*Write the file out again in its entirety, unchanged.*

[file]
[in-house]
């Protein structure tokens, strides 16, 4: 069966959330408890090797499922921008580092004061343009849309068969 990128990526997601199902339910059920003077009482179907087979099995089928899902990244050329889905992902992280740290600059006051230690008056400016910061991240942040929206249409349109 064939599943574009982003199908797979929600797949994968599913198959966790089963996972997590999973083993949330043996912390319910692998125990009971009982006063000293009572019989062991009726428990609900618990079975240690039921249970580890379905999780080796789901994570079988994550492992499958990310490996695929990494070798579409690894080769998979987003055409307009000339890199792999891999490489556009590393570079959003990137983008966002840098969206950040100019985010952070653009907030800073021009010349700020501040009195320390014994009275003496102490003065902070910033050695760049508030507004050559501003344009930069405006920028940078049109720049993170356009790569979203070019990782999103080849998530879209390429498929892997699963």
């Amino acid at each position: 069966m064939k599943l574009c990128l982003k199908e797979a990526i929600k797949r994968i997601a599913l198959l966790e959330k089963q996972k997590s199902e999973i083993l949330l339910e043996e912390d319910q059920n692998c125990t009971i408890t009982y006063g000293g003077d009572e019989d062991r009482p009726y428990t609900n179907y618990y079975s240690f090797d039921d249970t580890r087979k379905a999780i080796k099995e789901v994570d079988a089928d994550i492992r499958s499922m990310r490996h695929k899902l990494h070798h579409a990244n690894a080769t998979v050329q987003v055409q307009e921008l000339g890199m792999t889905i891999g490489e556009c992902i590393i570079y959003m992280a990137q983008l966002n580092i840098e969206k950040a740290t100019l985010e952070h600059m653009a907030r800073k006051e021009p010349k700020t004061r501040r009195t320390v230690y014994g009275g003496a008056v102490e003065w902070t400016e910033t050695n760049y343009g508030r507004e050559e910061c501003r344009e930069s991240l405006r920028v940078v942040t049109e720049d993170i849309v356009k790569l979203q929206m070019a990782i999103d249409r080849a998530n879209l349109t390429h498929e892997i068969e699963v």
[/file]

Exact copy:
[in-house]
């Protein structure tokens, strides 16, 4: 069966959330408890090797499922921008580092004061343009849309068969 990128990526997601199902339910059920003077009482179907087979099995089928899902990244050329889905992902992280740290600059006051230690008056400016910061991240942040929206249409349109 064939599943574009982003199908797979929600797949994968599913198959966790089963996972997590999973083993949330043996912390319910692998125990009971009982006063000293009572019989062991009726428990609900618990079975240690039921249970580890379905999780080796789901994570079988994550492992499958990310490996695929990494070798579409690894080769998979987003055409307009000339890199792999891999490489556009590393570079959003990137983008966002840098969206950040100019985010952070653009907030800073021009010349700020501040009195320390014994009275003496102490003065902070910033050695760049508030507004050559501003344009930069405006920028940078049109720049993170356009790569979203070019990782999103080849998530879209390429498929892997699963």
């Amino acid at each position: 069966m064939k599943l574009c990128l982003k199908e797979a990526i929600k797949r994968i997601a599913l198959l966790e959330k089963q996972k997590s199902e999973i083993l949330l339910e043996e912390d319910q059920n692998c125990t009971i408890t009982y006063g000293g003077d009572e019989d062991r009482p009726y428990t609900n179907y618990y079975s240690f090797d039921d249970t580890r087979k379905a999780i080796k099995e789901v994570d079988a089928d994550i492992r499958s499922m990310r490996h695929k899902l990494h070798h579409a990244n690894a080769t998979v050329q987003v055409q307009e921008l000339g890199m792999t889905i891999g490489e556009c992902i590393i570079y959003m992280a990137q983008l966002n580092i840098e969206k950040a740290t100019l985010e952070h600059m653009a907030r800073k006051e021009p010349k700020t004061r501040r009195t320390v230690y014994g009275g003496a008056v102490e003065w902070t400016e910033t050695n760049y343009g508030r507004e050559e910061c501003r344009e930069s991240l405006r920028v940078v942040t049109e720049d993170i849309v356009k790569l979203q929206m070019a990782i999103d249409r080849a998530n879209l349109t390429h498929e892997i068969e699963v």